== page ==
SSPD: Teen Safety Week tackles driving distracted |

SSPD: Teen Safety Week tackles driving distracted

Patty Oakland
For Steamboat Pilot & Today

Today is our second day of the inaugural Teen Safety Week, “In the Same ‘Boat.” This is an inter-agency collaboration to promote and cultivate community support and encourage teen safety across the Yampa Valley. The goal is to support teens by bringing awareness to the social challenges they face and connecting them and their parents and guardians with valuable tools and resources available within the community.

Today’s topic is driving distracted, so if you are reading this while driving, stop and read it after you have reached your destination. How many times have you arrived somewhere and don’t remember your drive, or in other words, “How you got there?” We all know how easy it is to get distracted while driving, but teens are more likely than other drivers to be involved in a motor vehicle accident due to distracted driving.

Factors including inexperience, technology and speeding all put teens at risk behind the wheel. There are three main types of distraction. The first is visual, where we “look” somewhere other than the road. The second is manual, which is having our hands somewhere other than the steering wheel. The third is cognitive, which is having our mind somewhere other than the task of driving.

Our vehicles have become an extension of ourselves. High schoolers, how many of you have a locker at school and how many use your vehicle as your locker? And how many of us keep things in our vehicles, to ensure we have it?

While vehicles are another “home” for us in many ways, we must also change our mindset and remember that they are large machines that we must be in charge of. Our actions determine what it does. Regular maintenance, changing seasonal tires, monitoring tire tread, washing, detailing, fueling up and all the other things our vehicles need — let’s face it, we have a relationship with our vehicles that must be a two-way street. For us to continue to push that pedal down and arrive to our destination in a timely manner, our vehicle needs care to get us there.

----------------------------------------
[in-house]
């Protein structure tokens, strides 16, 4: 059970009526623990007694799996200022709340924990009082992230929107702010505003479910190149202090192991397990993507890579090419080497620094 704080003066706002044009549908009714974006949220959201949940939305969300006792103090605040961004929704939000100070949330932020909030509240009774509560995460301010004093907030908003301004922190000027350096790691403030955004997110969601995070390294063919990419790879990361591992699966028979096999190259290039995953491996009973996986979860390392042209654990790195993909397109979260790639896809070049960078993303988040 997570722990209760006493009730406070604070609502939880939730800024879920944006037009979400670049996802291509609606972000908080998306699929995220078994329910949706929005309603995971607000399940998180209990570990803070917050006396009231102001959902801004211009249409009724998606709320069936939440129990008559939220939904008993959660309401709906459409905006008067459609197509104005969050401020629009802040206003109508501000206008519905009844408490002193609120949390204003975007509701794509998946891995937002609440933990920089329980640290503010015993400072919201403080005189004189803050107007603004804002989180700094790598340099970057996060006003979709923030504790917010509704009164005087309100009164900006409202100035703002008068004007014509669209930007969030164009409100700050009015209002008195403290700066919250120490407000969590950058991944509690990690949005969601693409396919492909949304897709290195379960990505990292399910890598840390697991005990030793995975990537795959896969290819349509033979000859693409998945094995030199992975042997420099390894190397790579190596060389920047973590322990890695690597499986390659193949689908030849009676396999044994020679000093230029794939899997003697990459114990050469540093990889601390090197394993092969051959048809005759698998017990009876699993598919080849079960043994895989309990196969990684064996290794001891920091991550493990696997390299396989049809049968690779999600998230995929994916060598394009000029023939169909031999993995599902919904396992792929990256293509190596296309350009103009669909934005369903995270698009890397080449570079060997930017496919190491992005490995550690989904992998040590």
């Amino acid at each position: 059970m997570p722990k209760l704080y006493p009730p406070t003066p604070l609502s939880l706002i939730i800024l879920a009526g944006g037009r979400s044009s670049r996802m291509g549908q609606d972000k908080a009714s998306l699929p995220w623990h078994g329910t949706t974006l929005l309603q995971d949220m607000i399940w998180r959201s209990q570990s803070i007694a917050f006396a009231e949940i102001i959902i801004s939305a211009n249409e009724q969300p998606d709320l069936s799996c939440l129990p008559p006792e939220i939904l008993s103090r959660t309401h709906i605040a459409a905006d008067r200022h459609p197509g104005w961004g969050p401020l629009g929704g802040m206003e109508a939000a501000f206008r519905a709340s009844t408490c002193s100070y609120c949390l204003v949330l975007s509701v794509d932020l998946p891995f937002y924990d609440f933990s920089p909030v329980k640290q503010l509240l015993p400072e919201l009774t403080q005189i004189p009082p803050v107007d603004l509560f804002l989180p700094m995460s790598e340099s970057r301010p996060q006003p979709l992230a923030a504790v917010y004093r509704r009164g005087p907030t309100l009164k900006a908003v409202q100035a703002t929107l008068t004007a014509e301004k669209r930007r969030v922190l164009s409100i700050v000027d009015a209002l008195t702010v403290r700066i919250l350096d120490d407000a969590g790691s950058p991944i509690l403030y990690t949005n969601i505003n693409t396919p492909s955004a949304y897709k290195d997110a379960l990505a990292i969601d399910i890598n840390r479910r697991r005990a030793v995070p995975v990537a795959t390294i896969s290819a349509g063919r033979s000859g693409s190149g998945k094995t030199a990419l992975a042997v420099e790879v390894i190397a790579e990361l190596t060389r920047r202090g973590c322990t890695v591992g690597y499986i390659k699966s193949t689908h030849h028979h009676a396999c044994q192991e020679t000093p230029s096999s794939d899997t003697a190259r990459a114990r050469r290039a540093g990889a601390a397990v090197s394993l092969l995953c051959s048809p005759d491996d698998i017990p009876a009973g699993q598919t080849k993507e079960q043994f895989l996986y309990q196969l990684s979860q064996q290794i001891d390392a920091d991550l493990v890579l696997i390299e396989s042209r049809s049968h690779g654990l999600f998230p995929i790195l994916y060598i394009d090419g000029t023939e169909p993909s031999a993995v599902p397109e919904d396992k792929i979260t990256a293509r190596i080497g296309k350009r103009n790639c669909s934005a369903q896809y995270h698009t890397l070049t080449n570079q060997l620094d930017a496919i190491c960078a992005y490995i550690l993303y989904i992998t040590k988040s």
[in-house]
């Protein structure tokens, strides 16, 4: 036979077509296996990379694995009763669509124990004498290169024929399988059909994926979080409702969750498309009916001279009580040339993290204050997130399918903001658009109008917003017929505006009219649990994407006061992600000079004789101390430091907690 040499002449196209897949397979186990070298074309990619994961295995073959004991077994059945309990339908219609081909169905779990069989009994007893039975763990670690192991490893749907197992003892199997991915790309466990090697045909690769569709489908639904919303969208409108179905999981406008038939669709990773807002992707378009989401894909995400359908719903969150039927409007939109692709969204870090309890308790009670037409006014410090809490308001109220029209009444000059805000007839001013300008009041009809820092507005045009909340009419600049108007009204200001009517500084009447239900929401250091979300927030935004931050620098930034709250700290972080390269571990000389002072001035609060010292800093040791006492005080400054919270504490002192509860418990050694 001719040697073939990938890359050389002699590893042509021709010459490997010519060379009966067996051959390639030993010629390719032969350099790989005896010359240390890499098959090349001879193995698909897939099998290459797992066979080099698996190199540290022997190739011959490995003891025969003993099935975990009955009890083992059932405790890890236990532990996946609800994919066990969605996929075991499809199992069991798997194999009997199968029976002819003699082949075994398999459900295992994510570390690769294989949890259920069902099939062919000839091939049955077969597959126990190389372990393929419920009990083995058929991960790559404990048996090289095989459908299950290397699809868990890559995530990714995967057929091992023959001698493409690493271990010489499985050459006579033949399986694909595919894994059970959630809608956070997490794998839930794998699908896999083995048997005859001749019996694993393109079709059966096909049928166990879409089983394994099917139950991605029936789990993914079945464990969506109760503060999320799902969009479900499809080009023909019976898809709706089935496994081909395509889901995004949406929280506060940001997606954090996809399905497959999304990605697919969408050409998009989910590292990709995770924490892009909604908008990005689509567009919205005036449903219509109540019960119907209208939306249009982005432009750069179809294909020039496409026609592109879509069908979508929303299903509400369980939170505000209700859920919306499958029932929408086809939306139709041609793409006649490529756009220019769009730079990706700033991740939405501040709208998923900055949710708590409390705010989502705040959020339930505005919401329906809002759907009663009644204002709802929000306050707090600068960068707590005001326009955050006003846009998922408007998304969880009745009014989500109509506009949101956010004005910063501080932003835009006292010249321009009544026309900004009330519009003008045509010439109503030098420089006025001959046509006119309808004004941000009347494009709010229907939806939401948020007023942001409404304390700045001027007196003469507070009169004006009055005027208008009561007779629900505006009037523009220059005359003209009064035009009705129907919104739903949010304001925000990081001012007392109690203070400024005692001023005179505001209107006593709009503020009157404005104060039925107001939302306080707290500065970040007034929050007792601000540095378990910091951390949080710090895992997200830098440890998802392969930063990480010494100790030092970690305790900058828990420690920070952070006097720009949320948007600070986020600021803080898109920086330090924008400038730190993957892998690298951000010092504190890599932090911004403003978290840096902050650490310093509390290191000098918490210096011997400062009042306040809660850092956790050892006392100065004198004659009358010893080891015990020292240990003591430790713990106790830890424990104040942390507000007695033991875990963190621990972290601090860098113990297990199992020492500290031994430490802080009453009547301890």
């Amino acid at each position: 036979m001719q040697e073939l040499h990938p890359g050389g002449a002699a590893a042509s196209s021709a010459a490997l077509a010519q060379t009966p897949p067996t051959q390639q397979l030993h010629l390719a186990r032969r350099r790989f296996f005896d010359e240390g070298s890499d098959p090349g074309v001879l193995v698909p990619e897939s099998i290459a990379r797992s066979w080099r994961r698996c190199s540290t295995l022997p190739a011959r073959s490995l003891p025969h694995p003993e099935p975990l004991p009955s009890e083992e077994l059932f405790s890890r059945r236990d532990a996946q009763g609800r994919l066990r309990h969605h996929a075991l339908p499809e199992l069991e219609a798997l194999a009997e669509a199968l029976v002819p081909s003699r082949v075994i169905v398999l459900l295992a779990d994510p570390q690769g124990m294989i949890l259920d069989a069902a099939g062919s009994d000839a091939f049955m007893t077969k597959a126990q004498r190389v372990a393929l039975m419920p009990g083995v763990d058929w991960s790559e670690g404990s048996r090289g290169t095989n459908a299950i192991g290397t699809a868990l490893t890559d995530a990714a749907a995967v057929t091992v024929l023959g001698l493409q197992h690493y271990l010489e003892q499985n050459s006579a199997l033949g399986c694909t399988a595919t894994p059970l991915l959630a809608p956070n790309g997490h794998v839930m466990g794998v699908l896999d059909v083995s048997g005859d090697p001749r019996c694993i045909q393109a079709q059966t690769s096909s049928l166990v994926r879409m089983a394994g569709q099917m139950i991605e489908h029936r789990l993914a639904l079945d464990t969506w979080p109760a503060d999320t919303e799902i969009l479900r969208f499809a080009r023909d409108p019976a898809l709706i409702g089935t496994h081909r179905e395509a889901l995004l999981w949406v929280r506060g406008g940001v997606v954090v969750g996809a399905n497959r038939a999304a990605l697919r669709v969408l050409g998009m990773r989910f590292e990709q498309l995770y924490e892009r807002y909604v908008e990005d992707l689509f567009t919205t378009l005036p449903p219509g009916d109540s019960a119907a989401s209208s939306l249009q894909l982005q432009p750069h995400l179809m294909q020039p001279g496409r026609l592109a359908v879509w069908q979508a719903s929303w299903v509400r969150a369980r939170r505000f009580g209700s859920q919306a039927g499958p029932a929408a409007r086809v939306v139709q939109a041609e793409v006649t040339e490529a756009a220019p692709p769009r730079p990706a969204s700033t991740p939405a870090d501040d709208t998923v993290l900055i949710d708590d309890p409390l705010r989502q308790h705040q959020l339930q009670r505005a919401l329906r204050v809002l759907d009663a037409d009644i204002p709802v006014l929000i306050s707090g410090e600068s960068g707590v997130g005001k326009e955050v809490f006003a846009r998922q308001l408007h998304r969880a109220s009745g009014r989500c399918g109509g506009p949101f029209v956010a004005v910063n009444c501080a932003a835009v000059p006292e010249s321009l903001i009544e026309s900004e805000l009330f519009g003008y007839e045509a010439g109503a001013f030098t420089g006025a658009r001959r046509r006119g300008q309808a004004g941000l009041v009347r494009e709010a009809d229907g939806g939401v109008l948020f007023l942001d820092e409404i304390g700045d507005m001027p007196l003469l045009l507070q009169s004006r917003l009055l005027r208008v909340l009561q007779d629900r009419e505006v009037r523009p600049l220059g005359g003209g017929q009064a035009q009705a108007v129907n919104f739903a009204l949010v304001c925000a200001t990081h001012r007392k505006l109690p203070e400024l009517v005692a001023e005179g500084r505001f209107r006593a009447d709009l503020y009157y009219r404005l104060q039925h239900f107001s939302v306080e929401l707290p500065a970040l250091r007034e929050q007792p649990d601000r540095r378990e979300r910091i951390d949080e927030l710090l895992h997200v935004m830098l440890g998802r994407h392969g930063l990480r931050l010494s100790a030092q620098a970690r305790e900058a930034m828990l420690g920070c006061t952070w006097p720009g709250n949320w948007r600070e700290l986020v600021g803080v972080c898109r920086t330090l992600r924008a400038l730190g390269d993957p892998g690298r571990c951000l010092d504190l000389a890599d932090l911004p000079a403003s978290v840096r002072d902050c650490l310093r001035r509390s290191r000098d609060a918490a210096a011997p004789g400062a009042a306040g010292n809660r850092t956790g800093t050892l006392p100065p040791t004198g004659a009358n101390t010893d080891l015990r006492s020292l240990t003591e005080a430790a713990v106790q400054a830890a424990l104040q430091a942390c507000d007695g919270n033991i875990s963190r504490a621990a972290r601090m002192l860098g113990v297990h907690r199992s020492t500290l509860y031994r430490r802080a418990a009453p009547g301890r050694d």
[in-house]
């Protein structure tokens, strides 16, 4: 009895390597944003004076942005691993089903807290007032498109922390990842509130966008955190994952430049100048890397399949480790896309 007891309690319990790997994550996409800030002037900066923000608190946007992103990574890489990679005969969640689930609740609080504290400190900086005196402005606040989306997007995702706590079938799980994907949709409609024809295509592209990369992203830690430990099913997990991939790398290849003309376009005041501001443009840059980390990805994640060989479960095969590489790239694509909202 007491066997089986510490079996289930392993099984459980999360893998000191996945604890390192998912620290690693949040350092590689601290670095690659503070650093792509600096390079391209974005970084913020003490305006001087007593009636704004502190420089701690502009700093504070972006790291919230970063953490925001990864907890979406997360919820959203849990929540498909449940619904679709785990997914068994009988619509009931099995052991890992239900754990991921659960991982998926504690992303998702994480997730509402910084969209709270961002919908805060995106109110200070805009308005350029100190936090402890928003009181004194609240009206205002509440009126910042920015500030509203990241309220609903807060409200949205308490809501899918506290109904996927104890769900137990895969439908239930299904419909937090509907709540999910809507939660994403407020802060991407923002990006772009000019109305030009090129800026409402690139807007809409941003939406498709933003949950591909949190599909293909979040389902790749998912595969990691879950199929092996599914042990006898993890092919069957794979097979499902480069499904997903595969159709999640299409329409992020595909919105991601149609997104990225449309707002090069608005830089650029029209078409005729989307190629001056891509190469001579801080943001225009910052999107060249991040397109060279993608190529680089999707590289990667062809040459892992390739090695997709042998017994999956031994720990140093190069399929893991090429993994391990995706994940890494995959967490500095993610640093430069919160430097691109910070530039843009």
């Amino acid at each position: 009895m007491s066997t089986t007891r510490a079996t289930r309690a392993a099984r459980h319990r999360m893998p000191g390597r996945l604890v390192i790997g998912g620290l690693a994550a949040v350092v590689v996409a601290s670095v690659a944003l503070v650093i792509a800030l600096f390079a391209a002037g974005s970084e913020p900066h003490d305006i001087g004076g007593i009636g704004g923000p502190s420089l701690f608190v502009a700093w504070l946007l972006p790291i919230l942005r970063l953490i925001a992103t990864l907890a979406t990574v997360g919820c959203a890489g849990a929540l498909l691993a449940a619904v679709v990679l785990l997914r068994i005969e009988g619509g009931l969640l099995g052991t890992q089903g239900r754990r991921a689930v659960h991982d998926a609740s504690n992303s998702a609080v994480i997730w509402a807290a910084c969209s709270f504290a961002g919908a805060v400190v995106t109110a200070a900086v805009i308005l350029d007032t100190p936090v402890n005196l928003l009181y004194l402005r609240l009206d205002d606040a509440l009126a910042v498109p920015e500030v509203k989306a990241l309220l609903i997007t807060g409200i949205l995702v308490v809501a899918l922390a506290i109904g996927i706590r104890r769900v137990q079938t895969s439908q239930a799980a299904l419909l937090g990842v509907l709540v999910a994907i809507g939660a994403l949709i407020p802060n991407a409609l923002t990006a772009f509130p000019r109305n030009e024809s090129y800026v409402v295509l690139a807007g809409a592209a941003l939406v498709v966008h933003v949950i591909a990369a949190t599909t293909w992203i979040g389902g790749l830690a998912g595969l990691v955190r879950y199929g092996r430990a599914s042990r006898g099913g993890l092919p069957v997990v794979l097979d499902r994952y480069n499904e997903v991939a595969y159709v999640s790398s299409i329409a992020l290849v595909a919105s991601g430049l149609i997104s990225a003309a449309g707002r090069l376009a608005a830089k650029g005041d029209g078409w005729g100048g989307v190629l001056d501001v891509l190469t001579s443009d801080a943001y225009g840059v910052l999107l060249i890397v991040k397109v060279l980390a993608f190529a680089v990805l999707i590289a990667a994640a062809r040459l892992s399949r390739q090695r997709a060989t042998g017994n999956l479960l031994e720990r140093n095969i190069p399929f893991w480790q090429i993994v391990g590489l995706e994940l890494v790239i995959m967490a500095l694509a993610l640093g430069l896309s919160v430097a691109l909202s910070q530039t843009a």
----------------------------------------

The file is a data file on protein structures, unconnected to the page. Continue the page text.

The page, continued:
So, we have the high costs of maintaining our vehicle and we get back and forth to our destinations safely. But when is it because of our actions of driving and when is it luck?

According to the CDC, motor vehicle crashes are the leading cause of death for U.S. teens, and drivers between the ages of 16 and 19 are nearly three times as likely to be involved in a fatal crash than those 20 and over. The Colorado Department of Transportation tells us that in Colorado, just this year, we have already had 185 statewide fatalities due to motor vehicle crashes. In the year 2022, there were 759 statewide motor vehicle crash fatalities.

CDOT attributes 277 of those to driving impaired. So, 482 were related to what? Well, the National Highway Traffic Safety Administration states that in 2021, 3,522 people were killed across the United States by distracted driving. The National Safety Council explains that one person in the United States dies every 12 minutes in a motor vehicle crash. And every hour, 620 people are injured in a motor vehicle crash. Through an extensive Google search and multiple resources averaged, there are also more than 10,000 dogs that die in car crashes every year. I know I am getting down the number and statistic rabbit hole, but the point is it is dangerous, and claims and devastatingly disrupts lives every day.

How can we focus on the dangerous task at hand, versus, the many distractions we face every time we sit down behind the wheel? Distracted driving is preventable, and proven strategies can improve the safety of young drivers. To start, focus on the road and remember driving is not the time to multitask.

Keep distractions out of your car and phones and devices in the backseat, so you aren’t tempted to use them. Set your music or radio before you start driving. Have set rules for your passengers to follow, such as not distracting you and paying attention to the road with you.

Also know the Colorado Teen Driving Restriction laws found at by the Colorado Department of Transportation. These restrictions include passenger rules for the first year of licensure, mandatory use of seatbelts and no cell phone usage while driving under the age of 18 years old. Also, for the first year as a licensed driver, there is no driving between midnight and 5 a.m. (exceptions listed on the website).

Remember nothing is more important than driving when you are on the road. Stay focused, get there safe, and then continue with all of the other things in your life! Stay safe out there.

Yampa Valley Teenagers, we care about you and the choices you make. Don’t drive distracted. Come to the Teen Safety Fair from 4-6 p.m. Thursday, May 11, to connect with people who are standing up for your safety. Come talk about your concerns and opinions, and other tips that have worked in the past. In the words of my mom, make good choices.

For information or to get involved, visit or email me at

Patty Oakland
John F. Russell

Patty Oakland is the civilian investigator for the Steamboat Springs Police Department.

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